• Towards a just agricultural transition in North Africa

    The bleak reality of global climate change becomes clearer with each new report issued by the Intergovernmental Panel on Climate Change.1 North Africa is extremely vulnerable in the face of climatic and environmental crises, which are a daily occurrence in the lives of the millions of people living in the arid, semi-arid and desert areas of the region. Over the last few decades, drought rates and temperatures have risen continuously, leading to increasing desertification. The region also suffers from severe water scarcity2, land degradation and livestock depletion.3 The accelerated environmental crises directly and indirectly affect agriculture (including grazing) and fishing activities. They also intensify poverty and erode food sovereignty.4 Approximately 52 per cent of the total population in North Africa live in rural areas5 and this population, which includes small-scale farmers and farm workers, is among the poorest and most impacted by the stark effects of agroecological crises.

    North Africa’s perilous situation in regard to climate change stands in contrast to the fact that the region accounts for a very small percentage of global greenhouse gas emissions. In 2017, the entire African continent produced approximately 4 per cent of global carbon dioxide emissions, while the average emissions per African person were the lowest in the world, at approximately 0.9 tonnes per annum.6 In the North Africa region, Egypt produced 0.6 per cent of global emissions, Algeria 0.5 per cent, Tunisia 0.1 per cent and Morocco 0.15 per cent.7 A recent study shows the global unevenness of greenhouse gas emissions: while the Global North’s rates stand at 90 per cent, the Global South produces only 10 per cent.8 However, countries in the Global South bear the brunt of the crises brought on by climate change, and are in dire need of a just transition – to help mitigate the harmful impacts of environmental change and to adapt to their long-term consequences.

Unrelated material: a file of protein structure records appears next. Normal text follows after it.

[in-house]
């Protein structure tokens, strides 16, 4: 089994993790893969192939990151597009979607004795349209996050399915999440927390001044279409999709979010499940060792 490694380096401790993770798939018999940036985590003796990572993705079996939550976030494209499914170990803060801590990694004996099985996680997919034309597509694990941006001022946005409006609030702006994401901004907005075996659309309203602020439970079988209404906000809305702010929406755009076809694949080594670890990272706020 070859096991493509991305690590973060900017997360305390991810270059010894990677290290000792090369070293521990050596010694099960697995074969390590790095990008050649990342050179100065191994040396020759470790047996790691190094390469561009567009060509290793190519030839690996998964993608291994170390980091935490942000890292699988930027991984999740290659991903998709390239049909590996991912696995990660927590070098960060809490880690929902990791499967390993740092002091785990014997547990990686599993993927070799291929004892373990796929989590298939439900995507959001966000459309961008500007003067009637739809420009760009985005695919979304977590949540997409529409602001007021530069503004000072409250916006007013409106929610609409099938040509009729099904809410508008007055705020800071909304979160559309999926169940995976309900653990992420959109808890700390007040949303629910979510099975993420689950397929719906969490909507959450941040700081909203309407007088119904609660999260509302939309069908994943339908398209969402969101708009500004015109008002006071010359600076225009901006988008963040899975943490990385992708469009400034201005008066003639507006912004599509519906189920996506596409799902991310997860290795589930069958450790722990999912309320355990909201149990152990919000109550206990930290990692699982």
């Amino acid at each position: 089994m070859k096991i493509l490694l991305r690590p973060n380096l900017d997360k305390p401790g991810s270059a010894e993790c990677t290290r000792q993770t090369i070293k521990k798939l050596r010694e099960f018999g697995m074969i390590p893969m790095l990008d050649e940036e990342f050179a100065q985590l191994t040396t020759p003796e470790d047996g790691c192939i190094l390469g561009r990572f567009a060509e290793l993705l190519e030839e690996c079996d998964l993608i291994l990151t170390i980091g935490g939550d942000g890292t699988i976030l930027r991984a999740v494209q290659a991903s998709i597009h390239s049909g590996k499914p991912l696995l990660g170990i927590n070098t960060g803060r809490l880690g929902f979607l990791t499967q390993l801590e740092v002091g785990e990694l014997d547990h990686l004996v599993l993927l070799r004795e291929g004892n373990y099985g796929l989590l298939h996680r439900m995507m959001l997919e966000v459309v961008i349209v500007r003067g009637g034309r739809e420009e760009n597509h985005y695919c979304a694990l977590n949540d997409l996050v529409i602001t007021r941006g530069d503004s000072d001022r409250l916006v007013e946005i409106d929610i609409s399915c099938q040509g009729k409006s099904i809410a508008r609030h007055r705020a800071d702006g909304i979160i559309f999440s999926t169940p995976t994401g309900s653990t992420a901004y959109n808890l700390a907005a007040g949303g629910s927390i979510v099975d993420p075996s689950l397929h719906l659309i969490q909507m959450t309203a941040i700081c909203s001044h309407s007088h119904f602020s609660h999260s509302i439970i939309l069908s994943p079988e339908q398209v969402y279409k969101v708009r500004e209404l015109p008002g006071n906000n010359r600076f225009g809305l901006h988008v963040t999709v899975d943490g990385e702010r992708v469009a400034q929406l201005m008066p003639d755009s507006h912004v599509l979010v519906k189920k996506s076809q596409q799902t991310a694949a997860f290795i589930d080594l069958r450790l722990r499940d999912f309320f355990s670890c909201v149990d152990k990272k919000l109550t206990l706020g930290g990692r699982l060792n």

Agriculture is both negatively impacted by climate change and a significant contributor to it. Due to the dominance of global capitalist food systems and industrial agricultural production, land use and forest management accounted for a total of 23 per cent of greenhouse gas emissions between 2007 and 2016.9 North African countries are no exception to this pattern, dominated as they are by a high-emissions corporate food regime.10 Against this background it is vital to assess the possibilities for, and obstacles to, a just transition in the North African agricultural sector.


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